Damian has gone to a football match in Sheffield – he hates football but it is an opportunity to meet up with a friend. So, I walk back to the ferry terminal and then head north past the Royal Liver Building. This is one of the most recognisable landmarks in the city of Liverpool and is home to two fabled Liver Birds that watch over the city and the sea. Legend has it that were these two birds to fly away, then the city would cease to exist.
I am actually not looking forward to this walk as the map shows a long slog along a main road (A5036) through what looks like real industrial docklands. This brick wall follows me for a mile or two and I seem to be one of the very few braving the pavement.
I then walk past what must be one of the ugliest buildings in the country – can’t really work out what it is. I cross the road and scuttle past, preferring the intimidation of the brick wall, which at least allows me periodic glimpses of the docks and river.
At one point the wall merges into stone and opens out into a small landing stage – some brave people have organised a kayak trip on the water.
I walk on, avoiding piles of kerbside litter, through rows of shuttered shops and abandoned dockside pubs. In places, an influx of small businesses have appeared, taking over empty buildings, breathing new life into the area.
This one catches my eye – what on earth do they produce?
And later I walk past what I’m told is the Stanley Dock Tobacco Warehouse – a grade II listed building and the world’s largest brick warehouse. It is currently being renovated to create, yes you’ve guessed it, luxury dockside apartments.
……..and just up the road, if your visitors need somewhere to stay ……the gorgeous Titanic Hotel.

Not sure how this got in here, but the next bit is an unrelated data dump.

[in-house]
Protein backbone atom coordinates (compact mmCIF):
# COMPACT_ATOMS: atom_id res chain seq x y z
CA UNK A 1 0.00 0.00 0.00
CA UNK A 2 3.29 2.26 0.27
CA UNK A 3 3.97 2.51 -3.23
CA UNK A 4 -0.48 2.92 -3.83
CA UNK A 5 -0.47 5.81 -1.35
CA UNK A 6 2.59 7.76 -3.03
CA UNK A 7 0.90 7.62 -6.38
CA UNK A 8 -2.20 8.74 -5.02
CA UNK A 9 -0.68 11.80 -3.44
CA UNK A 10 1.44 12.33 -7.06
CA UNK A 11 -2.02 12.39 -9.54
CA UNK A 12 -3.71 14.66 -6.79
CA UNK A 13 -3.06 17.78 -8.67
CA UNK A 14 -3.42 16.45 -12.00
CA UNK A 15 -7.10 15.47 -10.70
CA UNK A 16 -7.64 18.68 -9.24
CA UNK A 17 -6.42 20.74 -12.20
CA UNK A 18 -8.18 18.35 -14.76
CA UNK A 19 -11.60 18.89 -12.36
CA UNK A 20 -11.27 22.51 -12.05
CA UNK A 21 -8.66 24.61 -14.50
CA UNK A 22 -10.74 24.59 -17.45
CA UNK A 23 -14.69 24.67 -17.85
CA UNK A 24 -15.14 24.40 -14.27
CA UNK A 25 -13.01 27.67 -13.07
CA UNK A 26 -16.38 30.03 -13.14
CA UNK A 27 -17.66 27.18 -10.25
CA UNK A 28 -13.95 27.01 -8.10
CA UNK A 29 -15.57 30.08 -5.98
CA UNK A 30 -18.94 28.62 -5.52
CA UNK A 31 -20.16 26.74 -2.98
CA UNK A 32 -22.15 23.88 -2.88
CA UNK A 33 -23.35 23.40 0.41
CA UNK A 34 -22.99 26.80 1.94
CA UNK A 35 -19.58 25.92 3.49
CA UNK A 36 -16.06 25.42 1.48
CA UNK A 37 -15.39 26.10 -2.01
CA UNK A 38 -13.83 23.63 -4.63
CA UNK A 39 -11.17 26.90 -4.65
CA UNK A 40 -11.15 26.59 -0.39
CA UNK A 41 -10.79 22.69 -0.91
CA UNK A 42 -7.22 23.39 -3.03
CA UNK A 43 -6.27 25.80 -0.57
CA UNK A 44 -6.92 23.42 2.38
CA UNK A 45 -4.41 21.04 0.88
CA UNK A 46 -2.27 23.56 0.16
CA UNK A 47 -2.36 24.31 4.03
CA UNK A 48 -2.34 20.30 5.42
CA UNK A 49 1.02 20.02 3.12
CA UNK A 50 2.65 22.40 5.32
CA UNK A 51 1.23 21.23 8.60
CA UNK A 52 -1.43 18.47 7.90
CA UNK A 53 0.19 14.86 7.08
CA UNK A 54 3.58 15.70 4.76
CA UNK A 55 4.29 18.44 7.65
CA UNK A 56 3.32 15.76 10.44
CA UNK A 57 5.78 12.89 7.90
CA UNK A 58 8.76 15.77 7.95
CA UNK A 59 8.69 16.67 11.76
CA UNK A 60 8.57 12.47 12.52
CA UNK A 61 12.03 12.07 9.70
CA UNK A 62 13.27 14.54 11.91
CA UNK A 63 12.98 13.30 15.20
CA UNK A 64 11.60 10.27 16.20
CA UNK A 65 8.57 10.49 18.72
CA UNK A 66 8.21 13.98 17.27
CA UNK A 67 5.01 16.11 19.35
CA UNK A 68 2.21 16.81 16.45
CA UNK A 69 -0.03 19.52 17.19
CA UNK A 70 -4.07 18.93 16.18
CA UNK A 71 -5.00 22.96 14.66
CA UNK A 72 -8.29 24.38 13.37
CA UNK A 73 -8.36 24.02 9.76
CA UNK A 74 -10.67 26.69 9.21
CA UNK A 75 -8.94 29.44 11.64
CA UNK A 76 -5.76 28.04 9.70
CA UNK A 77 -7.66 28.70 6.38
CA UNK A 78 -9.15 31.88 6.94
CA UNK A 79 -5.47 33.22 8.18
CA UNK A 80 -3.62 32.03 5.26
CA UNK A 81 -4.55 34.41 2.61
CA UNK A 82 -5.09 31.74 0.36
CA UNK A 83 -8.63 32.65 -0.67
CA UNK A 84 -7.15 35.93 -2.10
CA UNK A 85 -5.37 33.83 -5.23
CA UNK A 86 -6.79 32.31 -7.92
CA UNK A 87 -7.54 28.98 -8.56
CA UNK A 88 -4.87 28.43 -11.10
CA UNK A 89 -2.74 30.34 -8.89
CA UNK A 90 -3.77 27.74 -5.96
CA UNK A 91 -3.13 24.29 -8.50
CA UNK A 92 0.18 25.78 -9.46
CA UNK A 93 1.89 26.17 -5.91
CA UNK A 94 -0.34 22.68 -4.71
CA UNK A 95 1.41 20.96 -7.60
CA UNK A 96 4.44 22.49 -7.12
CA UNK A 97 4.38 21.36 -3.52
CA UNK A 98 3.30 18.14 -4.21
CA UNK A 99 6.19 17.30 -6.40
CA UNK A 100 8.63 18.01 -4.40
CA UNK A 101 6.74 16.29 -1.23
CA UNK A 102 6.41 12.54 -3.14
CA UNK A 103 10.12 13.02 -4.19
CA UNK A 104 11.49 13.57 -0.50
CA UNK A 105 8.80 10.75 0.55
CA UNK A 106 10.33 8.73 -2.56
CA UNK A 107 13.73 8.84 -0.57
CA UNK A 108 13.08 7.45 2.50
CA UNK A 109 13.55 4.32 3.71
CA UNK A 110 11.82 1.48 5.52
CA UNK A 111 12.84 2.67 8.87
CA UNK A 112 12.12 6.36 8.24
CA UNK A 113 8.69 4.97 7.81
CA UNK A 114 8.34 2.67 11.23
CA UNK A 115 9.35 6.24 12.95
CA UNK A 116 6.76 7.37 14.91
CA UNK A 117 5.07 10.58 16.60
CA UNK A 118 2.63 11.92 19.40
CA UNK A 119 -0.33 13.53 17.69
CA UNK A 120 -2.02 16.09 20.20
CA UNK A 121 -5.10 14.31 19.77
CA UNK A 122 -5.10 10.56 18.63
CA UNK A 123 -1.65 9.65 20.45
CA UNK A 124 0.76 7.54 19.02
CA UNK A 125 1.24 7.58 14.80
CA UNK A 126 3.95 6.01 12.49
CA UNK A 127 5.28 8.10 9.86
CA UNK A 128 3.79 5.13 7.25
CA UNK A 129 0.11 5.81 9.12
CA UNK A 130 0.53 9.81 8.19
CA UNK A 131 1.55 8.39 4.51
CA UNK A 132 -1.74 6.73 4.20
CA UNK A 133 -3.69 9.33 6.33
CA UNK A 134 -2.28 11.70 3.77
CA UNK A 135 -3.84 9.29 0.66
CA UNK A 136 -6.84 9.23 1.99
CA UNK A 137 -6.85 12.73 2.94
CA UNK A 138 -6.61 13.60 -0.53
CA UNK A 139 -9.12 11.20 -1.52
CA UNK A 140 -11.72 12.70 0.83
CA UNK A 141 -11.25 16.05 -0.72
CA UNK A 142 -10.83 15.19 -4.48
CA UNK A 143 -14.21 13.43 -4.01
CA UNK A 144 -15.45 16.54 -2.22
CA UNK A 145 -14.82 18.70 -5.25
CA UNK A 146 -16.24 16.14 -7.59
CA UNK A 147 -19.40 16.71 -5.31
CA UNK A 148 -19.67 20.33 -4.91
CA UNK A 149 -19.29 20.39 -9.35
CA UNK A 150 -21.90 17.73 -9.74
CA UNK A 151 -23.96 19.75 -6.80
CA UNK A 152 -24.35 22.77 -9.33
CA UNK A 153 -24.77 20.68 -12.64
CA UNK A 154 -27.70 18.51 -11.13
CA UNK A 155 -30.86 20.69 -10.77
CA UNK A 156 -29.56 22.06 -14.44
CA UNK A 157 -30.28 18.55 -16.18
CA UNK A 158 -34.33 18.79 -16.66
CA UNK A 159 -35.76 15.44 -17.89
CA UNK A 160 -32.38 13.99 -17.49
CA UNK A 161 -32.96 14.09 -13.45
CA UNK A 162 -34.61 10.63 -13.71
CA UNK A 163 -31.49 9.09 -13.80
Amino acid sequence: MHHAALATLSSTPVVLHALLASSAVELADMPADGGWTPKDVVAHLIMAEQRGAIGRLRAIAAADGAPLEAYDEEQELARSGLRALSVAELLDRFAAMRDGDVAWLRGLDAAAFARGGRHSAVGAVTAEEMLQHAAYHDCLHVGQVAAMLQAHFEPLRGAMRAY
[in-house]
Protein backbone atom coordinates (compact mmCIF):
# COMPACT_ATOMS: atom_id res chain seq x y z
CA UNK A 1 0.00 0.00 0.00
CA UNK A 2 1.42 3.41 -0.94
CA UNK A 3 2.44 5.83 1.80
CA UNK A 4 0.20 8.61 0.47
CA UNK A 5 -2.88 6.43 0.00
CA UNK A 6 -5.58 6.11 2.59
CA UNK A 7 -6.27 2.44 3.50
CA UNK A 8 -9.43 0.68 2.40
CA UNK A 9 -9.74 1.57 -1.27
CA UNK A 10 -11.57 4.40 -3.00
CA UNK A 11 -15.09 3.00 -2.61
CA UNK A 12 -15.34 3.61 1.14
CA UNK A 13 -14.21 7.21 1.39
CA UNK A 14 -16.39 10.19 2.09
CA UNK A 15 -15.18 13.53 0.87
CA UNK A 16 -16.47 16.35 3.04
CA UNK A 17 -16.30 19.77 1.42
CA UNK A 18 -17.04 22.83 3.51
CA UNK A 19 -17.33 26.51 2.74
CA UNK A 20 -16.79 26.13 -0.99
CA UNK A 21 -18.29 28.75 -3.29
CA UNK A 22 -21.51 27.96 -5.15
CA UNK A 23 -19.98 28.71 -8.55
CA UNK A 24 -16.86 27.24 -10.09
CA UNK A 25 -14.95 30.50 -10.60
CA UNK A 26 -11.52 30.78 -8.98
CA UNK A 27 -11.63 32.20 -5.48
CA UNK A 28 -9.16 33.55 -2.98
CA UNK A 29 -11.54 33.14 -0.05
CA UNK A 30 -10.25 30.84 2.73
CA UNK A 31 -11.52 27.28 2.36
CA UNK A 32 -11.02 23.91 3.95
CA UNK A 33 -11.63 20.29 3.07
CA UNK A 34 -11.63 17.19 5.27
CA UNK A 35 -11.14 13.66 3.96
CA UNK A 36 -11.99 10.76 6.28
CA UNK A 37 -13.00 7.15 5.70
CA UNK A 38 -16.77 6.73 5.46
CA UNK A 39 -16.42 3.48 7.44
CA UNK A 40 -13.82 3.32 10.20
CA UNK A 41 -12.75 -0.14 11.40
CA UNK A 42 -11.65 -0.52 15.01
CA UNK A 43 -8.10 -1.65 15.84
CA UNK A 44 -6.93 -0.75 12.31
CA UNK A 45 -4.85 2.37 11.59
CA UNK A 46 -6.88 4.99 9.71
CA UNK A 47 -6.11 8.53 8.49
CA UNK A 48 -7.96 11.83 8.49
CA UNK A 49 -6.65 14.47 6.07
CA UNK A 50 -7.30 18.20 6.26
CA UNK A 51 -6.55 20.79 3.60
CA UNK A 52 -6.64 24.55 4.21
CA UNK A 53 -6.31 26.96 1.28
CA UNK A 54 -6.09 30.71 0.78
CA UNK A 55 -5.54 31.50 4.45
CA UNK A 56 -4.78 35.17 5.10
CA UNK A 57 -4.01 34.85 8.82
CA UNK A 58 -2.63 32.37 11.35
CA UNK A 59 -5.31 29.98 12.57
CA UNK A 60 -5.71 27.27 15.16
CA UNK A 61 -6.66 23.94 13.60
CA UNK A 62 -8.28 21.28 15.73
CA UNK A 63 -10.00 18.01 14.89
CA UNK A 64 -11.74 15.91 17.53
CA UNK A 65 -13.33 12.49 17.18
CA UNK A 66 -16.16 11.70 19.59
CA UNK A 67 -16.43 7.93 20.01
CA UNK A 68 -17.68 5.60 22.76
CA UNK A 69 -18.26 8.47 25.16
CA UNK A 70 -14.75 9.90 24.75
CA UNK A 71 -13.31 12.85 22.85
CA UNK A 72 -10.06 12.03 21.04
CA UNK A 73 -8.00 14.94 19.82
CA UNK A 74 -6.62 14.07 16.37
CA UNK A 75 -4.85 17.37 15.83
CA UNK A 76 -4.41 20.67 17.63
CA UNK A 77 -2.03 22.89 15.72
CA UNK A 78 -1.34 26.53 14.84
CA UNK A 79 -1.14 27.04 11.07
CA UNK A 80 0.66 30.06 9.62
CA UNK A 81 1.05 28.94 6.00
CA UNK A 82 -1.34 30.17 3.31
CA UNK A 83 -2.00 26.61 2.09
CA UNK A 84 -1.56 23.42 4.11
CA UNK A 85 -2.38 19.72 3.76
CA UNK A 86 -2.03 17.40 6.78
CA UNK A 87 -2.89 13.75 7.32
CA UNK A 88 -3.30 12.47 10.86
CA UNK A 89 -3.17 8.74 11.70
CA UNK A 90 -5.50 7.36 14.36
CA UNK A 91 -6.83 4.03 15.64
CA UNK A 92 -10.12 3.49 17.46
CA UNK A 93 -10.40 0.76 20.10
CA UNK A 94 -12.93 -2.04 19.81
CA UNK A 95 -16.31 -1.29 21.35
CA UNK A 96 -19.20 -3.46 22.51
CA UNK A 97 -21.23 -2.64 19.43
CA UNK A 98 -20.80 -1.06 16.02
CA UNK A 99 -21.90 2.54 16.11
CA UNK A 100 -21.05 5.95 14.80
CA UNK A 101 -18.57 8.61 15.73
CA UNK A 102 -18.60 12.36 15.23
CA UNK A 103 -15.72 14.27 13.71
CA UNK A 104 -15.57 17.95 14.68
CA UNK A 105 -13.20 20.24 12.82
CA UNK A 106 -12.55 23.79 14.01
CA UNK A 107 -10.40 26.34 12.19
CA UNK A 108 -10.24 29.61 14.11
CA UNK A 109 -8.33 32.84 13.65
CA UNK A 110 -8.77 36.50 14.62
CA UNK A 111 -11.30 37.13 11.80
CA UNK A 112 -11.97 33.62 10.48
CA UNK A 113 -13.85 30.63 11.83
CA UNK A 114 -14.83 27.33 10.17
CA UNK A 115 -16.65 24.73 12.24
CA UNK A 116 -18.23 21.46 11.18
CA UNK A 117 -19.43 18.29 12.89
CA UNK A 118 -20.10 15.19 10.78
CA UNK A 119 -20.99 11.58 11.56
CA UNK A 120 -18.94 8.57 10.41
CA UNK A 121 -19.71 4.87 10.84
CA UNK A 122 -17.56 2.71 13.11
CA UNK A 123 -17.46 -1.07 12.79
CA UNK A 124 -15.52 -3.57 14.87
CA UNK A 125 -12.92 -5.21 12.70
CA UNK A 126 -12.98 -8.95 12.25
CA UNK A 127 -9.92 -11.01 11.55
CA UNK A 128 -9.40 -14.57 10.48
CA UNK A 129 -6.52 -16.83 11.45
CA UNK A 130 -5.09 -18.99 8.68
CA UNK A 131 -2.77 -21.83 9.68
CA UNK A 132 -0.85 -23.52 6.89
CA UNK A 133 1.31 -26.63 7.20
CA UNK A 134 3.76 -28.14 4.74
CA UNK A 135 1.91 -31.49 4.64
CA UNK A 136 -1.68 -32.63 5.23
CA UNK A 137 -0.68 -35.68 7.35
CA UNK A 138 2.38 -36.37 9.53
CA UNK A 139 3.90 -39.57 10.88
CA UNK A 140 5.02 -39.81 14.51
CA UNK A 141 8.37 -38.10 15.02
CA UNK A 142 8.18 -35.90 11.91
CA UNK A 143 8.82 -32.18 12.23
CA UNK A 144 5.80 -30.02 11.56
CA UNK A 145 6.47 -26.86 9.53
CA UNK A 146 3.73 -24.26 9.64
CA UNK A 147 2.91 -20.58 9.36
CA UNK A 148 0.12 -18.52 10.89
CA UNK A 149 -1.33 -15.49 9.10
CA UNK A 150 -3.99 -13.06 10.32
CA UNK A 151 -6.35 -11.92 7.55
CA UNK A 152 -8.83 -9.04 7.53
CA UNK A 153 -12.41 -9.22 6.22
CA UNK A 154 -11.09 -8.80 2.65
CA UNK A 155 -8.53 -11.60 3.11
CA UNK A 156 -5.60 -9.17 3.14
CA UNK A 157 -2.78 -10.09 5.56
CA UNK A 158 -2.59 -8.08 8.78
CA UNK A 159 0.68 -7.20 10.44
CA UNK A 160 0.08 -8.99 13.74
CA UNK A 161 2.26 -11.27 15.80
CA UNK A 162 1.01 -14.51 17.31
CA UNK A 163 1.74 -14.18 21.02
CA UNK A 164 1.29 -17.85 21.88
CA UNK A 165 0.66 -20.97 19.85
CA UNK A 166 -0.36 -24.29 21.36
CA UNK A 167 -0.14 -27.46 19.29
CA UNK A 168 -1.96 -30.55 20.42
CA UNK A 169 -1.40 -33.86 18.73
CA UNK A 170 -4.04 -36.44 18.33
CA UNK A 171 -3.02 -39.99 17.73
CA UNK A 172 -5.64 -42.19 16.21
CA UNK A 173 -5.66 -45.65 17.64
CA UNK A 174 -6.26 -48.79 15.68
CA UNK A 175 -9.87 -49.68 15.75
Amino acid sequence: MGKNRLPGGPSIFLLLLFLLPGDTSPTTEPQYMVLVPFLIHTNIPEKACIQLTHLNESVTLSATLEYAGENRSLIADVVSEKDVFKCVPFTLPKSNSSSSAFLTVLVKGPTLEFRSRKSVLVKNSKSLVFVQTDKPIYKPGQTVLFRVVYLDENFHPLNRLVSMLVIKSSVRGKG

I am by now getting very hungry and although I do have a few sandwiches, the lorry loaded road and industrial landscape do not offer up any suitable place to sit and eat. I am also coming to the end of the road where I have to turn right before the start of the container docks, which I am very glad I don’t have to walk through.
There then follows a tiring trudge up another main road, where I am forced to hide from the traffic in a bus shelter and bolt down one of my sandwiches – is this really coastal walking? I ask myself, not for the first time.
Anyway, at one point, I decide to forgo the delights of a two lane highway and the stench of gas from Seaforth Dock and turn off left through residential streets.
After a while I end up on what I assume to be Seaforth High Street which is really the stuff bad dreams are made of. Every other shop is shuttered closed, although the bargain booze and bookies show signs of life. There are not many people around and those that are seem to sport the same grey pallor. The road is thankfully short with a brutal cut off at the end, consisting of one more busy main road and railway line. I long for some open space and head decisively west to pick up a trail around a lake which then merges with Sefton Coastal Path.
At last, a horizon…………
On the path around the lake stands an information board which illustrates how far Seaforth has fallen. (I do hope no-one reading this post lives in Seaforth or knows anybody who does) The story is that in 1903 Seaforth Radio was established as one of the first wireless stations in the world for maritime radio communication. It also boasted the first school for the training of wireless telegraphists – one of whom was Jack Phillips, a senior radio operator on the Titanic, who remained at his post on the ship and consequently lost his life. Poor Jack………
From here I follow the trail along the promenade, and then on the beach to take another look at the Gormley sculptures. I first saw these back in 2103 when I walked from Crosby Beach to Southport. It seems so long ago…………………….
Distance: 8 miles